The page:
Pub Date: June 15, 1963

ISBN: 0451228146

Page Count: 181

Publisher: Praeger

Review Posted Online: Oct. 5, 2011

Kirkus Reviews Issue: June 15, 1963

Did you like this book?

The phrase “tour de force” could have been invented for this audacious novel.

Our Verdict

  • Our Verdict
  • GET IT

  • Kirkus Reviews'
    Best Books Of 2015

  • Kirkus Prize
  • Kirkus Prize

  • National Book Award Finalist


Four men who meet as college roommates move to New York and spend the next three decades gaining renown in their professions—as an architect, painter, actor and lawyer—and struggling with demons in their intertwined personal lives.

Yanagihara (The People in the Trees, 2013) takes the still-bold leap of writing about characters who don’t share her background; in addition to being male, JB is African-American, Malcolm has a black father and white mother, Willem is white, and “Jude’s race was undetermined”—deserted at birth, he was raised in a monastery and had an unspeakably traumatic childhood that’s revealed slowly over the course of the book. Two of them are gay, one straight and one bisexual. There isn’t a single significant female character, and for a long novel, there isn’t much plot. There aren’t even many markers of what’s happening in the outside world; Jude moves to a loft in SoHo as a young man, but we don’t see the neighborhood change from gritty artists’ enclave to glitzy tourist destination. What we get instead is an intensely interior look at the friends’ psyches and relationships, and it’s utterly enthralling. The four men think about work and creativity and success and failure; they cook for each other, compete with each other and jostle for each other’s affection. JB bases his entire artistic career on painting portraits of his friends, while Malcolm takes care of them by designing their apartments and houses. When Jude, as an adult, is adopted by his favorite Harvard law professor, his friends join him for Thanksgiving in Cambridge every year. And when Willem becomes a movie star, they all bask in his glow. Eventually, the tone darkens and the story narrows to focus on Jude as the pain of his past cuts deep into his carefully constructed life.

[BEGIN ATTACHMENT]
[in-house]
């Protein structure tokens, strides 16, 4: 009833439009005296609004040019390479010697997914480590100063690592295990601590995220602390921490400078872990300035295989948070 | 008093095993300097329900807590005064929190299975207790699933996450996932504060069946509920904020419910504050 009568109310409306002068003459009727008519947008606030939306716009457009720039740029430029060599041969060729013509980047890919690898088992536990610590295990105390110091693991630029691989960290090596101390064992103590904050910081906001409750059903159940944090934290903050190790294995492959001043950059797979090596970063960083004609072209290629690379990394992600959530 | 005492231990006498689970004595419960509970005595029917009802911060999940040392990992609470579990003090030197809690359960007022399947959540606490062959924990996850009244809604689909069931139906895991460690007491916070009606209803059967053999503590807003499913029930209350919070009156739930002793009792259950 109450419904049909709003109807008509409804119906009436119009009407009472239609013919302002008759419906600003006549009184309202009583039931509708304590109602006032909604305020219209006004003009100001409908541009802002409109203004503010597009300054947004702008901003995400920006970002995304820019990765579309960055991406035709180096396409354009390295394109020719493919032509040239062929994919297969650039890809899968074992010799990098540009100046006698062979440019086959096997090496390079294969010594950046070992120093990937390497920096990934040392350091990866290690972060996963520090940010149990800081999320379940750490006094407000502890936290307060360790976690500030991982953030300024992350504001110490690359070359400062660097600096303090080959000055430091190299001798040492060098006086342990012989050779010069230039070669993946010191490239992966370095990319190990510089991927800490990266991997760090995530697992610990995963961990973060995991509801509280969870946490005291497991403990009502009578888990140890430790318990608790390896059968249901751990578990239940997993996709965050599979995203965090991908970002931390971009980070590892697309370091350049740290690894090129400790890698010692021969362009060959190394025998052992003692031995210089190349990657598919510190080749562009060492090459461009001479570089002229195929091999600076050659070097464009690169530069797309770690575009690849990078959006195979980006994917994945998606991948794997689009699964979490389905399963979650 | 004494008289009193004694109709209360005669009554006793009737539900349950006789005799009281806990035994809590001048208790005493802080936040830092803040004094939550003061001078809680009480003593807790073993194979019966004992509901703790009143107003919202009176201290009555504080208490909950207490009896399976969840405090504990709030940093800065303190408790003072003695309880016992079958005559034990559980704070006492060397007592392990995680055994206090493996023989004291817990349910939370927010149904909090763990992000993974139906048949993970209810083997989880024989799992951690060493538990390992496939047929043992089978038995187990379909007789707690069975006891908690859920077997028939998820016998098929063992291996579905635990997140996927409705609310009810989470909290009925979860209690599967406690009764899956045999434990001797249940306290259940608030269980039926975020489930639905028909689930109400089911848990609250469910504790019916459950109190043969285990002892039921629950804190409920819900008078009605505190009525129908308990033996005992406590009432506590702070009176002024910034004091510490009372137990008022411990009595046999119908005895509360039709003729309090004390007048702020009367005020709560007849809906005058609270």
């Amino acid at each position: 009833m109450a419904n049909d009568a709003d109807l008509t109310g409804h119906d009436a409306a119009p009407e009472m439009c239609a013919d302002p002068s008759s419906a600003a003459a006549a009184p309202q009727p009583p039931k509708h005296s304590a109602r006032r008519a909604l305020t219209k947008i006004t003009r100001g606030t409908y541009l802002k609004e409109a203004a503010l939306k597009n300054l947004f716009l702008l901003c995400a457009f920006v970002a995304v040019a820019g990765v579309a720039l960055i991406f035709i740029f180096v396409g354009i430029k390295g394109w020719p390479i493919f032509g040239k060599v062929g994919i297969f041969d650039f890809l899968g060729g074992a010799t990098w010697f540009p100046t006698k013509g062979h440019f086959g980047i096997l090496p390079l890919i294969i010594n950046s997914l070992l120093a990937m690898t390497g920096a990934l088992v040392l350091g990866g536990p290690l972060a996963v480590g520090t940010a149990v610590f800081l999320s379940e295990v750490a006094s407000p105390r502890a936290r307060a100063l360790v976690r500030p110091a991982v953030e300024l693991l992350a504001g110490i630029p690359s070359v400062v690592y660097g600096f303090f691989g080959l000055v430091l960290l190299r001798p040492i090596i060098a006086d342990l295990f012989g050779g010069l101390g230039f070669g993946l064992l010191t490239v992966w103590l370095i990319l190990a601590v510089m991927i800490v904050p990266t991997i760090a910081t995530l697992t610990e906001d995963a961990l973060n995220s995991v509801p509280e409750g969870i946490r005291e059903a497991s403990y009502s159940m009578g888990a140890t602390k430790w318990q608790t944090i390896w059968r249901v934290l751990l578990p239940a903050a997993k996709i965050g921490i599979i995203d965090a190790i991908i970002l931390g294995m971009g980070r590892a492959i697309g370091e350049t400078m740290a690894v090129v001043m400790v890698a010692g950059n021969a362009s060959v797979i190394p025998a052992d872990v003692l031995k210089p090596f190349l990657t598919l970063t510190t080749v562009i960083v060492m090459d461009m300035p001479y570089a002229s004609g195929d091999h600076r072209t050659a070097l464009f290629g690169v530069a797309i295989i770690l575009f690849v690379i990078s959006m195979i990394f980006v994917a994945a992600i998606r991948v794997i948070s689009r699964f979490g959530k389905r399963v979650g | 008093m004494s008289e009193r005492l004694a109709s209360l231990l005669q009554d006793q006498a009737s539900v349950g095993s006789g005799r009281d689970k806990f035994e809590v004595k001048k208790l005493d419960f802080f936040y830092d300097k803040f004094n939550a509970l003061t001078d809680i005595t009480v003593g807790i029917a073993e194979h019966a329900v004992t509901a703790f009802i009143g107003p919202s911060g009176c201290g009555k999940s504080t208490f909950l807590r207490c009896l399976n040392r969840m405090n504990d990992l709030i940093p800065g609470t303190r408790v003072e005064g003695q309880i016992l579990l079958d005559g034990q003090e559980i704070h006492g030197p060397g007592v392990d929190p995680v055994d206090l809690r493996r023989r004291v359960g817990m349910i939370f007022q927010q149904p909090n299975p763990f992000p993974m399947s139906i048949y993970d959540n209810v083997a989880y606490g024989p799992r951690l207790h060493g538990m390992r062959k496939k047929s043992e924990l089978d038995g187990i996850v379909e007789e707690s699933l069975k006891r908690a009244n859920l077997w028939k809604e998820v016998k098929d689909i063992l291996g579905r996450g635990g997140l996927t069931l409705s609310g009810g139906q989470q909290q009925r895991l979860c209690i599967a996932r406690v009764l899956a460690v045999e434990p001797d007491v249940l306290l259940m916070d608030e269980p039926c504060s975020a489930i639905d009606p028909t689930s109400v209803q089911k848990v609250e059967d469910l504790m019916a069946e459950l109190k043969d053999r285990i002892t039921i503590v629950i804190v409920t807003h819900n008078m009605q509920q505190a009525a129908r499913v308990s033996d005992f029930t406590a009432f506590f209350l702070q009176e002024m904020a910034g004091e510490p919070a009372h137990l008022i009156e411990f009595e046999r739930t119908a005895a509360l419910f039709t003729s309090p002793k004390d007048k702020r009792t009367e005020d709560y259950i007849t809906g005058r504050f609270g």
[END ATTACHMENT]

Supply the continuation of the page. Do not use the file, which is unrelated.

The phrase “tour de force” could have been invented for this audacious novel.

Pub Date: March 10, 2015

ISBN: 978-0-385-53925-8

Page Count: 720

Publisher: Doubleday

Review Posted Online: Dec. 22, 2014

Kirkus Reviews Issue: Jan. 1, 2015

Did you like this book?

No Comments Yet